Thursday, June 4, 2009
Larry Ferlazzo, a prolific blogger on ELLs and technology and a teacher of ELLs at Luther Burbank High School in Sacramento, Calif., says he applies two lessons he learned from community organizing to helping immigrant students adjust to his school. The lessons are, he says, "the importance of building relationships and, through those conversations, learning people's stories."
Ferlazzo continues to promote two kinds of discussions in the field of teaching English-language learners. One is how to use technology to engage ELLs and how to involve parents in supporting their children's education.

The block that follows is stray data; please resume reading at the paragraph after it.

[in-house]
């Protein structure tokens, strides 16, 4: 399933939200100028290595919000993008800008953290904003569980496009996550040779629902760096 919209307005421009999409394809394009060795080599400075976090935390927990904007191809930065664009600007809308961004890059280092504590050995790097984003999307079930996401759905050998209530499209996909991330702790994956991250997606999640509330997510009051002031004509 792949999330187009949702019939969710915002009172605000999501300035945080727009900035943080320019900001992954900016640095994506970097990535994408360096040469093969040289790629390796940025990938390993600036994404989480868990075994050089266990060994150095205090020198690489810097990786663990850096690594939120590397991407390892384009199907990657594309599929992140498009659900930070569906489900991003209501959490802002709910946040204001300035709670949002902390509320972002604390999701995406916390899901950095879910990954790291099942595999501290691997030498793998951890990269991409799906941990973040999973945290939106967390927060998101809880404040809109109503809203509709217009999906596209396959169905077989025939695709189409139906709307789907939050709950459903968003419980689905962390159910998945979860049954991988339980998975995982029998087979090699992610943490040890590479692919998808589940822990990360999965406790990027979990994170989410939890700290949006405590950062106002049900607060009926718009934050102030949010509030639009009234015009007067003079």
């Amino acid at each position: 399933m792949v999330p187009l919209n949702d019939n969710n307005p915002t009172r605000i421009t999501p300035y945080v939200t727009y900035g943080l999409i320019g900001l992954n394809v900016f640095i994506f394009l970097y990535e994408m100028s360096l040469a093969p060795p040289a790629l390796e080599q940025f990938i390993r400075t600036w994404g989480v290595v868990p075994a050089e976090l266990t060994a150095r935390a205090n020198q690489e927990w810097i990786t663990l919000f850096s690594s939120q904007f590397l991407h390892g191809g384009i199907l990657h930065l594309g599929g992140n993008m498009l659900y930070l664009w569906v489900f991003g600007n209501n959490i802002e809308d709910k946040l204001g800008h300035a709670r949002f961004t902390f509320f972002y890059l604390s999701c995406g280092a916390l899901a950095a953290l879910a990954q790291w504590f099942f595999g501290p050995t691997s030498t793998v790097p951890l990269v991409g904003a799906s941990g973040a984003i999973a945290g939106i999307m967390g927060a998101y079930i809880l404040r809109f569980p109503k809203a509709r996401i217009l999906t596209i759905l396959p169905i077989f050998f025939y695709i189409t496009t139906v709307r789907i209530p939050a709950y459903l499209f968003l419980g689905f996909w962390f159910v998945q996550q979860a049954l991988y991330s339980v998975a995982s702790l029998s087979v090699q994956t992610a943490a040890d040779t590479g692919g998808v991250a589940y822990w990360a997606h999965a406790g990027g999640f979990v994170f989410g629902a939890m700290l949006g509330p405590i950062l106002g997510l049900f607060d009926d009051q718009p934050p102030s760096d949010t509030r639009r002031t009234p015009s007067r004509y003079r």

He elaborates on both of these topics in a "From the Heart" column over at Colorin colorado, a bilingual Web site for families and educators of ELLs.
Let me note one other nugget from the Q&A column. Ferlazzo reports that a wave of Hmong refugees, who had been living in Thailand, arrived in Sacramento four years ago and most of those who were high school age attended his school. Many had never attended school before that. Ferlazzo says that half of his original class of pre-literate Hmong who arrived four years ago have graduated from high school. That means they passed both the math and English portions of the California high school exit exam.
This is the second example I'm citing this week of a school that has managed to help a lot of "students with interrupted formal education" get on track, even after starting school much later than their U.S. peers.